Many people are familiar with the sight-saving role ophthalmologists play in diagnosing and treating eye conditions, but few may be aware of the revolutionary contributions they make beyond medicine. One such innovation gained the spotlight this month when Leonard Flom, MD, and the late Aran Safir, MD (1926-2007), were inducted into the U.S Patent and Trademark Office's National Inventors Hall of Fame for their invention of the iris recognition scanner. The technology is now widely used in a number of high-security sectors, ranging from government agencies such as the U.S. Department of Homeland Security to private companies such as Google.
In the 26 years since it was awarded a patent in 1987, iris-recognition technology has earned a reputation as the most accurate biometric identifier, while providing advantages of speed and ease of use in comparison to alternatives such as fingerprinting. Drs. Flom and Safir's idea for their invention was based on a shared interest in computer technology and biomicroscopy – the microscopic examination of living tissue in the body. It works by matching a scanned image of a user's iris with a previously collected image in order to confirm an individual's identity. The iris of the eye is an ideal biometric identification measure because it contains more detailed information than any other part of the human body, and is unique for every individual, including identical twins.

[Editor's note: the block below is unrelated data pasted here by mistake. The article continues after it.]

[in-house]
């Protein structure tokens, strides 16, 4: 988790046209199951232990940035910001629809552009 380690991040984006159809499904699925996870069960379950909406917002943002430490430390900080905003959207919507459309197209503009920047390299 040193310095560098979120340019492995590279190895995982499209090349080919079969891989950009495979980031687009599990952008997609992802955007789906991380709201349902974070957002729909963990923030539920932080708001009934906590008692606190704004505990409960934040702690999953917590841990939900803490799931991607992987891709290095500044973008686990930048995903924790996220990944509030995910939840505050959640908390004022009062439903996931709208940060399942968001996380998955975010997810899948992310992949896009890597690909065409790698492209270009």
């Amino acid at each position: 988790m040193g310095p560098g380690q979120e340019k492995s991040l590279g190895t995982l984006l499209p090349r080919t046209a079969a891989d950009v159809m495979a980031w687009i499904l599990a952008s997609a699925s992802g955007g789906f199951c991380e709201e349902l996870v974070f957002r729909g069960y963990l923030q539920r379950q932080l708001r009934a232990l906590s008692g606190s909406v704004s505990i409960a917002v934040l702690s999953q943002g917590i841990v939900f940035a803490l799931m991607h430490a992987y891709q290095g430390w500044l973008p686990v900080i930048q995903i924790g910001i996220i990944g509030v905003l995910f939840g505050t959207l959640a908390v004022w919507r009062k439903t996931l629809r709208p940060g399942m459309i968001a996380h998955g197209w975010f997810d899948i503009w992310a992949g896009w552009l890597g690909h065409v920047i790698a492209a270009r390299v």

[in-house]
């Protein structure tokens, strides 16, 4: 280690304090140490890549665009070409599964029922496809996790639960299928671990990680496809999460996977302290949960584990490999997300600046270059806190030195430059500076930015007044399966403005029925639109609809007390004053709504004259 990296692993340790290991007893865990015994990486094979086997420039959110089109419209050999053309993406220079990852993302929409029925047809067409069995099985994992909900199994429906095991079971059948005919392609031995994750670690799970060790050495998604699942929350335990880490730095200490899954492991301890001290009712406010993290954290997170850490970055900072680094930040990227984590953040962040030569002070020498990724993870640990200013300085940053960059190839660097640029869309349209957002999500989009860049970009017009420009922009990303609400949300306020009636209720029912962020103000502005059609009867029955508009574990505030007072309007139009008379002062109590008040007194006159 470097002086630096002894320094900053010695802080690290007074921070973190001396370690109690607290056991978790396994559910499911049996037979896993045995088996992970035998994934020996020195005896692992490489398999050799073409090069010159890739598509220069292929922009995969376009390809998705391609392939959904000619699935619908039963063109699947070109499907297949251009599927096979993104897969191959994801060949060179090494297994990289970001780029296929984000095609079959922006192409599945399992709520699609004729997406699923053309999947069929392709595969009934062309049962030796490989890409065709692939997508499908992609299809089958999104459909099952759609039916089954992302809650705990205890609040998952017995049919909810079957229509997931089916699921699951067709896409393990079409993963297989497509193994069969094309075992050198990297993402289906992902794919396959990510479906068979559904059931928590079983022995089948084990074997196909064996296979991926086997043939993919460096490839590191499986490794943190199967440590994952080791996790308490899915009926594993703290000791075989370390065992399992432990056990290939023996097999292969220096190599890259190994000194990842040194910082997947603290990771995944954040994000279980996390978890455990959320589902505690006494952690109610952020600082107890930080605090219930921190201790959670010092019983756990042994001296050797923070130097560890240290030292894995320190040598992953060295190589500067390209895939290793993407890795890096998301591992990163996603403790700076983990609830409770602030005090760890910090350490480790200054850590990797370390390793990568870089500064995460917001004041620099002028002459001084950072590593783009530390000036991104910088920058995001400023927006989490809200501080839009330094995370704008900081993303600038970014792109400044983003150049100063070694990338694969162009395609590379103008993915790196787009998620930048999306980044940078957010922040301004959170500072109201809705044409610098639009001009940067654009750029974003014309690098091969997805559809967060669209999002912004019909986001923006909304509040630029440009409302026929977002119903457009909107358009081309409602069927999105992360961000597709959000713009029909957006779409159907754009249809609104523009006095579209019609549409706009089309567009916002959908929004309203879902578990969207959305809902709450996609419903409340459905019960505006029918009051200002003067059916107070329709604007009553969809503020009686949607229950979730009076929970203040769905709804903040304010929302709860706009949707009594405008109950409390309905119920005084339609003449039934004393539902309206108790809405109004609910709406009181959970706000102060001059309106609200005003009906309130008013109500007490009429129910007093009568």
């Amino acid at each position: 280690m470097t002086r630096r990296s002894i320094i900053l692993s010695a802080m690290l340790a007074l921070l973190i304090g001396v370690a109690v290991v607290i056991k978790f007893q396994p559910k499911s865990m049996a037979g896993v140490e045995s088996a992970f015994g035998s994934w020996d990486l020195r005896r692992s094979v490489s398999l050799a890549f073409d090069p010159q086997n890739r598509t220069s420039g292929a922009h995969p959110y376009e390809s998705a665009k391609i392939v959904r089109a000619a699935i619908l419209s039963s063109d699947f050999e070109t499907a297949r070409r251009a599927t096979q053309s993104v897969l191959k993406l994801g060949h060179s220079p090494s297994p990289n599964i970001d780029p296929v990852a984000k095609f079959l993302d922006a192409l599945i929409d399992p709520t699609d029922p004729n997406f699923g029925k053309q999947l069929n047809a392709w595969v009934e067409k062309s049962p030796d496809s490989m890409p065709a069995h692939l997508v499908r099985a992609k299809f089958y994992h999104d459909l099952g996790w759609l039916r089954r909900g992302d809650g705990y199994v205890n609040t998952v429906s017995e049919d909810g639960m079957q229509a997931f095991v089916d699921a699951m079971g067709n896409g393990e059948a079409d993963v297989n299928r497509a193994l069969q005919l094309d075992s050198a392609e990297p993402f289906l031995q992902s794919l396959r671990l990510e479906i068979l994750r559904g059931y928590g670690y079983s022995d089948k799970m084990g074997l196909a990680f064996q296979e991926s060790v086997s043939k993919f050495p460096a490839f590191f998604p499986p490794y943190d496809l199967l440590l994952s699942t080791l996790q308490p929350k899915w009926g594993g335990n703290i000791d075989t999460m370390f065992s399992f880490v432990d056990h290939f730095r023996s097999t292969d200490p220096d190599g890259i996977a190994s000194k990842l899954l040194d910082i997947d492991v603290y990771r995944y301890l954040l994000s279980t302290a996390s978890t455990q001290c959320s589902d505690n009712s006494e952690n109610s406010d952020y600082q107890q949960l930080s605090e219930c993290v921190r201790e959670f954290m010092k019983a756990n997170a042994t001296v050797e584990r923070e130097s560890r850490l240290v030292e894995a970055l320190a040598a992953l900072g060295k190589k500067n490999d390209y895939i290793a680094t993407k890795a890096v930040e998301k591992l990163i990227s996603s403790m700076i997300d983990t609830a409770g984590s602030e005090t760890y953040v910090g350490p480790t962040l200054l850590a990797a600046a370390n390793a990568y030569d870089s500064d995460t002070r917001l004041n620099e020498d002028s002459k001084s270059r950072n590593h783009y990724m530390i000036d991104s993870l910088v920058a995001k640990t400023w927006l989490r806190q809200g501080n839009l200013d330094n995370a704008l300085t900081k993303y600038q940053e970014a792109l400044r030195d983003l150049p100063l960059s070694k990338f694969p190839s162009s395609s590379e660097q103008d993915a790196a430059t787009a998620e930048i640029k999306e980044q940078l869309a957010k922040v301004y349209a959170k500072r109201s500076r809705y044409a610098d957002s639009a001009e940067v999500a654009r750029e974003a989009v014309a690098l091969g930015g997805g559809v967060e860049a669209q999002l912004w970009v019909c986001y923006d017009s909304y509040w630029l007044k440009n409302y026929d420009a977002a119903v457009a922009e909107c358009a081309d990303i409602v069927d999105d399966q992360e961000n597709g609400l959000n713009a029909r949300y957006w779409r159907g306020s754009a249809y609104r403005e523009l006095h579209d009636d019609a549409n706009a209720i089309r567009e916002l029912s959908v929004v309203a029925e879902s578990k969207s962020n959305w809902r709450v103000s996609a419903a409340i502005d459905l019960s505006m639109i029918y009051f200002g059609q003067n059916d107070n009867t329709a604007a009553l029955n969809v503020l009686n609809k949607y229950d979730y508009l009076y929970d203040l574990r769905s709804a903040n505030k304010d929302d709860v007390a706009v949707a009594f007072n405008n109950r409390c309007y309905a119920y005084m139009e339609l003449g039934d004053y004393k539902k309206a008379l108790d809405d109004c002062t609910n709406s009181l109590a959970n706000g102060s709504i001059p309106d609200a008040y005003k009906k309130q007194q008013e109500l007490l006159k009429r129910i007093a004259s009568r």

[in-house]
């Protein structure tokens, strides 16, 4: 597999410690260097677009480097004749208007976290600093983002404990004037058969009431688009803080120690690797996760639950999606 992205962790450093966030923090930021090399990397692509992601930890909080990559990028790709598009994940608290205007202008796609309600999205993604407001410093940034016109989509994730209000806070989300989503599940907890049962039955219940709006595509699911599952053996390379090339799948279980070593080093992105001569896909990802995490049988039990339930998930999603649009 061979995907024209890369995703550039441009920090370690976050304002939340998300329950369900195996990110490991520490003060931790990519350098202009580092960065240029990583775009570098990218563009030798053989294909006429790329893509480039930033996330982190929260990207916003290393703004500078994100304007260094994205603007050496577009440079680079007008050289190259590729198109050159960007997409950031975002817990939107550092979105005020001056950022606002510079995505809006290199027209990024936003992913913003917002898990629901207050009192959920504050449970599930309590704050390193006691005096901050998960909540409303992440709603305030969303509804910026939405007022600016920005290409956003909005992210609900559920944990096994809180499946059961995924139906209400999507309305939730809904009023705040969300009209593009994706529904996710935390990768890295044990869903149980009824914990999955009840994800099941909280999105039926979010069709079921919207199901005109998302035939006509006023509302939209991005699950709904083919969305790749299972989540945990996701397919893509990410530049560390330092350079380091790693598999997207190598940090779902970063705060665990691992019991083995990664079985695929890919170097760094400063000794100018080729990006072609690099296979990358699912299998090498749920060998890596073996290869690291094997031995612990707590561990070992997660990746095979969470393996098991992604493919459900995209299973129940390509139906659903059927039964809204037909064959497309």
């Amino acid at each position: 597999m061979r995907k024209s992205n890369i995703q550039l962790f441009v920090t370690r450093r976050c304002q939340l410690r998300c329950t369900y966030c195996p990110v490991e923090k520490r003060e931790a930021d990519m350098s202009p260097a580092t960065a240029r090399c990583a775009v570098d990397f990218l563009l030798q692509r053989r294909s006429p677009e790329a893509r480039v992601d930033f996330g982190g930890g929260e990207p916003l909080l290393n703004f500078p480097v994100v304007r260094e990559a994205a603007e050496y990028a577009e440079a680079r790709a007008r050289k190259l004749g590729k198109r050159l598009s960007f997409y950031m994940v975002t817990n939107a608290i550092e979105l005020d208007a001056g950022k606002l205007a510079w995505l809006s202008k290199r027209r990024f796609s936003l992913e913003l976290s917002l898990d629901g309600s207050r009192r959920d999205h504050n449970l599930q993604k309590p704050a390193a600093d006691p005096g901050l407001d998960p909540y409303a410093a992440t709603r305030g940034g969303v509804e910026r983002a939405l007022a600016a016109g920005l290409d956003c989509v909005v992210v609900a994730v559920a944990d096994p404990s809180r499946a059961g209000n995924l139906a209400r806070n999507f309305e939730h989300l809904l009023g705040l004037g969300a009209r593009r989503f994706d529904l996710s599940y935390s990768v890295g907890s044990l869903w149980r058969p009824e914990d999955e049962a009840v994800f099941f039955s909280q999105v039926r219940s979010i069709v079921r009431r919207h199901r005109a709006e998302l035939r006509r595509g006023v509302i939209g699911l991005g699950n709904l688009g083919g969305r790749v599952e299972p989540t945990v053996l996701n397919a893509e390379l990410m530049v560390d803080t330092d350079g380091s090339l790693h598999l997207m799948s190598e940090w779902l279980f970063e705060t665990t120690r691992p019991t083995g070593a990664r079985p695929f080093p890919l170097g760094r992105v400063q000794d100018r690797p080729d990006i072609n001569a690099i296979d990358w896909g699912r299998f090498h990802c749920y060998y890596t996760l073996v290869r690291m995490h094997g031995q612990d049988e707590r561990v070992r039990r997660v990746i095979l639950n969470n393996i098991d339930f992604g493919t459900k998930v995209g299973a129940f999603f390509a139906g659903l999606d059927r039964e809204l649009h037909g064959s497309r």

"It has been extremely rewarding to see our invention's impact on global security systems over the past 26 years," said Dr. Flom, a retired ophthalmologist in Fairfield, Conn. "In the next five to 10 years, I expect that biometrics will be as familiar as smartphones, and iris identification will be commonplace in airports, workplaces and even health clubs. The applications are almost endless, and it's exciting to imagine what the future holds."
A table-top version of the iris recognition scanner, the LG IrisAccess EOU 3000, is featured in the permanent collection of the
Museum of Vision, an educational program of the Foundation of the American Academy of Ophthalmology, which is dedicated to preserving ophthalmic heritage. The scanner will be featured in the Museum's upcoming exhibition, Extreme Vision: Science Fiction or Truth, at the
American Academy of Ophthalmology's 2013 Annual Meeting Nov. 16 to 19 in New Orleans.